PYR Test: Principle, Media, Procedure, Results, Uses


The PYR test is a biochemical test that detects the presence of pyrrolidonyl aminopeptidase (PYRase) enzyme in bacteria. PYRase is an enzyme that hydrolyzes the synthetic substrate L-pyrrolidonyl-β-naphthylamide (PYR) and releases β-naphthylamide, which reacts with a color reagent to produce a bright pink or cherry red color. The PYR test is used to differentiate and presumptively identify certain groups of bacteria based on their ability to produce PYRase.

The PYR test is especially useful for the identification of Streptococcus pyogenes (Group A Streptococcus), which is the causative agent of streptococcal pharyngitis (strep throat), scarlet fever, rheumatic fever, and other infections. S. pyogenes is PYR positive, while other β-hemolytic streptococci such as Streptococcus agalactiae (Group B Streptococcus) and Streptococcus bovis (Group D Streptococcus) are PYR negative. The PYR test can also help to distinguish Enterococcus spp. (PYR positive) from other non-enterococcal streptococci (PYR negative).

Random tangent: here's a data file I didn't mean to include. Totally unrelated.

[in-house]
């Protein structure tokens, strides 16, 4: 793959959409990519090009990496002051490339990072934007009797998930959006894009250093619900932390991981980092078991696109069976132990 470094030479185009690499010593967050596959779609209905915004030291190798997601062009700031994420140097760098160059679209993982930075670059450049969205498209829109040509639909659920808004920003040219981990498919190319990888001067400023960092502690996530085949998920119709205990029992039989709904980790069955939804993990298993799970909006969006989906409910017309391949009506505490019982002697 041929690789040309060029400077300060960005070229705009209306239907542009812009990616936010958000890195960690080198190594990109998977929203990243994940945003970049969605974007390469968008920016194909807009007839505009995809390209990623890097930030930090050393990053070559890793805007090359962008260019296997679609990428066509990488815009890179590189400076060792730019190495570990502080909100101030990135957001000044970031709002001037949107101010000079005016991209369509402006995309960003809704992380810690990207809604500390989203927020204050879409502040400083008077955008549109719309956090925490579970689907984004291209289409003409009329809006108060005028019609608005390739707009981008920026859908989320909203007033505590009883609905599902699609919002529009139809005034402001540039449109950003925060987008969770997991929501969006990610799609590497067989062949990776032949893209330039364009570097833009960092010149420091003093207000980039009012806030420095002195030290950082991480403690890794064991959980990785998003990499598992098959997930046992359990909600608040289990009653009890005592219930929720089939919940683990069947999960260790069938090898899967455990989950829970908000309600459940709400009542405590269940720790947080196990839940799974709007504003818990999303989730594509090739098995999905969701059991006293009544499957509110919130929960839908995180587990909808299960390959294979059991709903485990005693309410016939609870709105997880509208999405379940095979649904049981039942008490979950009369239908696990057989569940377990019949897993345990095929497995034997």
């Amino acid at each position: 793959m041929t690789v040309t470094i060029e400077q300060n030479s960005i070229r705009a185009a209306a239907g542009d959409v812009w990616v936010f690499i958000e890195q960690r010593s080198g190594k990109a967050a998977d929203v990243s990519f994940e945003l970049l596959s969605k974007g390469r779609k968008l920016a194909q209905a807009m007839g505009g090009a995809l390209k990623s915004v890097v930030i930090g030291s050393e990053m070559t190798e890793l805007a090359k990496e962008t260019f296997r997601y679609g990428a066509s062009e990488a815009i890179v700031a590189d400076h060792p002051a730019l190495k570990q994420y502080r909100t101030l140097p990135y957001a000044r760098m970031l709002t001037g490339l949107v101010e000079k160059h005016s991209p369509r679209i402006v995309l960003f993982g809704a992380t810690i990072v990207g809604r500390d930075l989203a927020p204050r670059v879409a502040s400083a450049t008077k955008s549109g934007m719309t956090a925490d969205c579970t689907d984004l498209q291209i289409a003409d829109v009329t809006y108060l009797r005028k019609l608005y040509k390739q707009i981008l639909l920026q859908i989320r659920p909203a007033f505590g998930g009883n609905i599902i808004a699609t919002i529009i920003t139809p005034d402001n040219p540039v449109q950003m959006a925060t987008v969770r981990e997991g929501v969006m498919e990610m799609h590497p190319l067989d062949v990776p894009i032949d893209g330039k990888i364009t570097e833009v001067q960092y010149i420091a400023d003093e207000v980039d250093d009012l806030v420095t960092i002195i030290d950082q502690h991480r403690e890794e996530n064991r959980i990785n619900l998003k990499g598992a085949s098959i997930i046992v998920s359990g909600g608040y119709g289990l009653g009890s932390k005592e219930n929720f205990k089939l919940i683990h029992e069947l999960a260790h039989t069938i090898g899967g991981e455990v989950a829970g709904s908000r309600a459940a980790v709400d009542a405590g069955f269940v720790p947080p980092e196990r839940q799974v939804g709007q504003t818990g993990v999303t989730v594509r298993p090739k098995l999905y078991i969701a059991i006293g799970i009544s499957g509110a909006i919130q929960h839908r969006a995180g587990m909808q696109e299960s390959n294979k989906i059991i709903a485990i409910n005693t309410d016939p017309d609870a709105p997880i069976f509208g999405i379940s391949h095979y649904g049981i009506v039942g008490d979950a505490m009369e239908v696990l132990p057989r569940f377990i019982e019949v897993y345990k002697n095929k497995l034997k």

In addition, the PYR test can be used to identify some Gram-negative bacteria such as Citrobacter spp., Klebsiella spp., and Yersinia spp., which are PYR positive, from other Gram-negative bacteria such as Escherichia coli, Salmonella spp., and Shigella spp., which are PYR negative. The PYR test can also differentiate E. coli (PYR negative) from other indole-positive, lactose-positive, Gram-negative bacilli such as Enterobacter spp. and Serratia spp. (PYR positive).

The PYR test can be performed by two methods: the tube method and the rapid method. The tube method uses a liquid or solid culture medium that contains the PYR substrate and requires incubation for 4 to 24 hours before adding the color reagent. The rapid method uses a filter paper disk that is impregnated with the PYR substrate and requires only 2 to 10 minutes of incubation before adding the color reagent. Both methods are simple, inexpensive, and reliable for the detection of PYRase activity in bacteria.

The purpose of this article is to explain the principle, media, procedure, results, uses, quality control, precautions, applications, and limitations of the PYR test in detail. This article will help microbiologists, students, researchers, and health professionals to understand and perform the PYR test effectively and accurately for the identification of bacteria.